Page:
The life of those who dwell in the secret place of the Most High may be called a Hidden Life, because the animating principle, the vital or operative element, is not so much in itself as in another. It is a life grafted into another life. It is the life of the soul, incorporated into the life of Christ; and in such a way, that, while it has a distinct vitality, it has so very much in the sense, in which the branch of a tree may be said to have a distinct vitality from the root.

Saturday, April 1, 2017

The Influence of M. De Toissi

Reflections on
the Life of
Madame Jeanne de la Mothe Guyon.

Another individual, besides the lady whose conversation and influence have just now been stated, had a share in that series of providences, which God saw to be necessary, in order to turn the mind of Madame Guyon from the world to himself. This was a pious person, who has already been mentioned, M. De Toissi, the nephew of M. De La Mothe. He had been to Cochin China as a sharer in the religious enterprises which were carried on there, and after an absence of about four years, had returned on business connected with the Mission with which he was associated. 

He visited the house of M. De La Mothe, where his cousin, Madame Guyon, was exceedingly glad to see him. She knew his character. She remembered what was said of his conversation and his appearance, when he visited her father's house some years before, just  before his departure for the East. And, in her present state of mind, groping about as she was in solitude and desolation of spirit, she eagerly sought interviews and conversations with pious persons. This pious cousin, impelled by natural affection as well as by a regard for the interests of religion, did all that he could to encourage her in her search after God. There were other things which gave him an increased interest in the case, such as her personal accomplishments, her great talents, the wealth of her family, her position in society, and her comparative youth, — circumstances, which, in that age of worldly splendor and enjoyment, were particularly adverse to the humble and pure spirit of religion. And it was not easy for one to see the possessor of them seeking religion, with a full determination to be satisfied with nothing else, without feeling a deep interest in the result, — much more so, probably, than would be felt in ordinary cases. Madame Guyon very freely and ingenuously stated her views of her inward state to her cousin, — the faults of her character, her inward sense of her alienation from God, the efforts she had made, and the discouragements she had met with. He expressed the deepest interest in her case. He prayed for her. He gave such advice as he was able. With earnest exhortations he cheered her onward, not doubting that God's wisdom and goodness would bring all well in the end.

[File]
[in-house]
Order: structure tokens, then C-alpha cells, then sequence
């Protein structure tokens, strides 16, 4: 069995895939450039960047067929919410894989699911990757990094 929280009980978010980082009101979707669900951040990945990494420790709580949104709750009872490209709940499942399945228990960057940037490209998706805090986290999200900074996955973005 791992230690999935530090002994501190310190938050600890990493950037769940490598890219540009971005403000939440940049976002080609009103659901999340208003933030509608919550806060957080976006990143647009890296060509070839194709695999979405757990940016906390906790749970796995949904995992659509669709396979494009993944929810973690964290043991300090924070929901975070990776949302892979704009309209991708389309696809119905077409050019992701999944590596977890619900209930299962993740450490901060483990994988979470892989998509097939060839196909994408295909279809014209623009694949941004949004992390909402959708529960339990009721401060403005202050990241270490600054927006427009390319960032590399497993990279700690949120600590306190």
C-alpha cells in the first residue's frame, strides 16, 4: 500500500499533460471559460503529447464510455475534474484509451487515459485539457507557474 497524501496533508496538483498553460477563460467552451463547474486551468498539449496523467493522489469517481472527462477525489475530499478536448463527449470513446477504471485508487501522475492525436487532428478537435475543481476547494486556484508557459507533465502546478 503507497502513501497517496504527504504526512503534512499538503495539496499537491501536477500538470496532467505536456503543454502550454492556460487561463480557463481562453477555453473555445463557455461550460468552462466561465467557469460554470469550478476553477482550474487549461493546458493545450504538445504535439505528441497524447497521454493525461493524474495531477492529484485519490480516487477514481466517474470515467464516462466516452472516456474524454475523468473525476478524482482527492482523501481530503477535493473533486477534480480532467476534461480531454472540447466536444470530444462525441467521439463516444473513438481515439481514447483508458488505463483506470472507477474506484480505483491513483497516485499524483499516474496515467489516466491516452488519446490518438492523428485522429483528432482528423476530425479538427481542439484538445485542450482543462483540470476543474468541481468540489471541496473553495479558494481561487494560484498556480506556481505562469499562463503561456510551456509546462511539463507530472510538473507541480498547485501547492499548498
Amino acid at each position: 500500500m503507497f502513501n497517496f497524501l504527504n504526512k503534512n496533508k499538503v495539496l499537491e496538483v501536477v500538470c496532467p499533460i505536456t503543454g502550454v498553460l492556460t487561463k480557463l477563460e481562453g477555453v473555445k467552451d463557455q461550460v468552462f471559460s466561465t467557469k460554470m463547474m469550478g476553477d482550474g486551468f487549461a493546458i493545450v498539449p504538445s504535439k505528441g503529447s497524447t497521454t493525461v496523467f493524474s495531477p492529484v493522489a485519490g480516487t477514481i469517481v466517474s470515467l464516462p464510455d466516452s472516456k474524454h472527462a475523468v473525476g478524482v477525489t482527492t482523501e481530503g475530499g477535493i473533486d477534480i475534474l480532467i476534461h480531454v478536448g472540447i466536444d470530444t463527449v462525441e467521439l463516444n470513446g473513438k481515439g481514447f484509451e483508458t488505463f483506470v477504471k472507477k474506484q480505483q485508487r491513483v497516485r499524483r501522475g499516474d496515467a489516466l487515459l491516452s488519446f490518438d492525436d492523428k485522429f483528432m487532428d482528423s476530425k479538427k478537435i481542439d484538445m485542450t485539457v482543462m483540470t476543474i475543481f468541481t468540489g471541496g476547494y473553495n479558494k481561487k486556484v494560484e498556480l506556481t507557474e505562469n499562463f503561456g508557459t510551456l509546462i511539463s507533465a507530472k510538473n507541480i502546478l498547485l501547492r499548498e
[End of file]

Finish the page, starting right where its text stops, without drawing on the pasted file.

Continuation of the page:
Her interviews with this good man had an encouraging effect. His spiritual habits, as well as his conversation, affected her. Among other things she gives us to understand, that he was in a state of inward and continual communion with God; that state of mind, probably, which, in accordance with the nomenclature of the higher experimental writers, she variously denominates, in her religious works, as the state of "Recollection," or of "Recollection in God;" and which I think may be properly denominated the Prayer of Recollection. This state of continual prayer affected her much, although she was unable at that time, as she expressly admits, to understand its nature. She also noticed, with interest and profit, the conversation which passed between him and the exiled lady resident at her father's, who has already been mentioned. As is the case with all truly religious people, they seemed to understand each others' hearts. "They conversed together," she says, "in a spiritual language.”  They had that to speak of, which souls unconverted can never know,— a Savior "who was no longer as a root sprung out of the dry ground," sins forgiven, and joy and peace in believing. 

The example and the exhortations of her cousin, De Toissi,  could not fail to make a deep impression. Many were the tears she shed when he departed. She renewed her solemn resolutions. She endeavored to imitate him in his state of continual prayer, by offering up to God ejaculations, either silent or spoken, moment by moment. On the system of making resolutions and of mere human effort, she seems to have done all that she could do. But still she did not understand; a cloud hung over one of the brightest intellects when left to itself, — so perplexing to human wisdom, and so adverse to the natural heart is the way of forgiveness and justification by faith alone. Those know it who experience it, and those only; but her hour had not yet come. 

More than a year had passed in this state of mind, and with such efforts, —  but apparently in vain. With all these appliances which have been mentioned, with afflictions on the one hand to separate her from earthly objects, and encouragements on the other to allure her to heaven, she still seems to have remained without God and without hope in the world. So much does it cost, in a fallen world like this, to detach a soul from its bondage and to bring it to God! God has not only spread the feast, in the salvation which he has offered through his Son, but, by means of ministers, both providential and personal, he goes out into the highways, and compels them to come in. 

— edited from The Life of Madam Guyon Volume 1, Chapter 6.

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